Sunday 24 September 2017

NAMA no longer considering deal with Daly on transfers

property

Emmet Oliver, Deputy Business Editor

NAMA is understood to have taken any deals with developer David Daly over asset transfers with his wife off the table.

Mr Daly, associated with Albany Homes and Trident Homes, has been in negotiation with NAMA since last year, with both sides discussing €80m of transfers made in 2009 by him to his wife, Mary.

At one point in those negotiations, NAMA sought to have €17m of cash transferred to Mrs Daly made available to NAMA.

It was also suggested that some of these funds could be left with Mrs Daly. However, it is not clear that the €17m has remained in cash since its transfer.

But the Irish Independent understands that previous deals that involved Mrs Daly keeping some of the assets are no longer being considered.

A judgment this week by Justice Michael Peart also revealed that, coming into the financial crisis, AIB, the lender to Mr Daly and his children, increased the margin it was taking on his loans, despite what was then becoming a "difficult relationship".

This is the description offered of the relationship between the Dalys and AIB by NAMA.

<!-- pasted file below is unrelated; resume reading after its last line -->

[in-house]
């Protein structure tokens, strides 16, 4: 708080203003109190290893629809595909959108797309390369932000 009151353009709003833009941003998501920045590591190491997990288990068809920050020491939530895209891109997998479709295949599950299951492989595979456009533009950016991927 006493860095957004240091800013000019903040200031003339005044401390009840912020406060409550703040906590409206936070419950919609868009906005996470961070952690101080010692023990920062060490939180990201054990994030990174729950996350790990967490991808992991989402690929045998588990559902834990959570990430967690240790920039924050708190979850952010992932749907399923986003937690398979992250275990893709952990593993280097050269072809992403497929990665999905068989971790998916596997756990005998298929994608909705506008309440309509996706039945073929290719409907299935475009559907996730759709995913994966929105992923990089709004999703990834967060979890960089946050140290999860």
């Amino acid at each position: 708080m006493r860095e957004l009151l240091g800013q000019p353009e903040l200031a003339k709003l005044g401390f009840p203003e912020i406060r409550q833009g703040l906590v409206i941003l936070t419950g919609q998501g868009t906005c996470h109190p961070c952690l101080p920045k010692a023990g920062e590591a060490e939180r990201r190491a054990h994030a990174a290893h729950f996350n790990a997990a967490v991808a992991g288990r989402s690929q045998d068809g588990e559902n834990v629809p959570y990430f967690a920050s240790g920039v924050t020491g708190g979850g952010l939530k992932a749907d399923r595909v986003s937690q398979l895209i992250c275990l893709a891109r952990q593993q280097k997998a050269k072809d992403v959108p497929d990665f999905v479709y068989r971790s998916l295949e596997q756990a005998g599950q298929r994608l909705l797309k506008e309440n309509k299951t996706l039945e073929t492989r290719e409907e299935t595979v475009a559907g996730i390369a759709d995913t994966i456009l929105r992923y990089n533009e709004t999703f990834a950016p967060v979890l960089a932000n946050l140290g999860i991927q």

A loan officer with NAMA, named in the Peart judgment as Harry McIntyre, said it was not necessarily correct that AIB had given its full support to Mr Daly and his investments.

"In that regard, he points in particular to the fact that, from August 2008 onwards, the relationship between Mr Daly and AIB became difficult, and that the bank sought additional security and increased margins in view of the difficult market conditions that then prevailed," Mr McIntyre is quoted as saying.

In relation to asset transfers Mr Daly has said they were made after tax advice and were not unlawful in any way.

The Peart judgment said: "It is quite clear from the correspondence between NAMA and Mr Daly and his advisers that NAMA regarded it as fundamental to any consensus on a way forward that these assets would be transferred back by Mary Daly so that they would be available to NAMA."

"While there was some narrowing of the gap, for instance by NAMA agreeing to a transfer back of only €10m of the €17m cash, Mary Daly was not willing to transfer back all of the assets which NAMA desired.

"Mr Daly believes that this is the main reason why NAMA was unwilling to reach agreement with him."

However, NAMA has disagreed with this and described the cash issue as just one important issue.

Irish Independent

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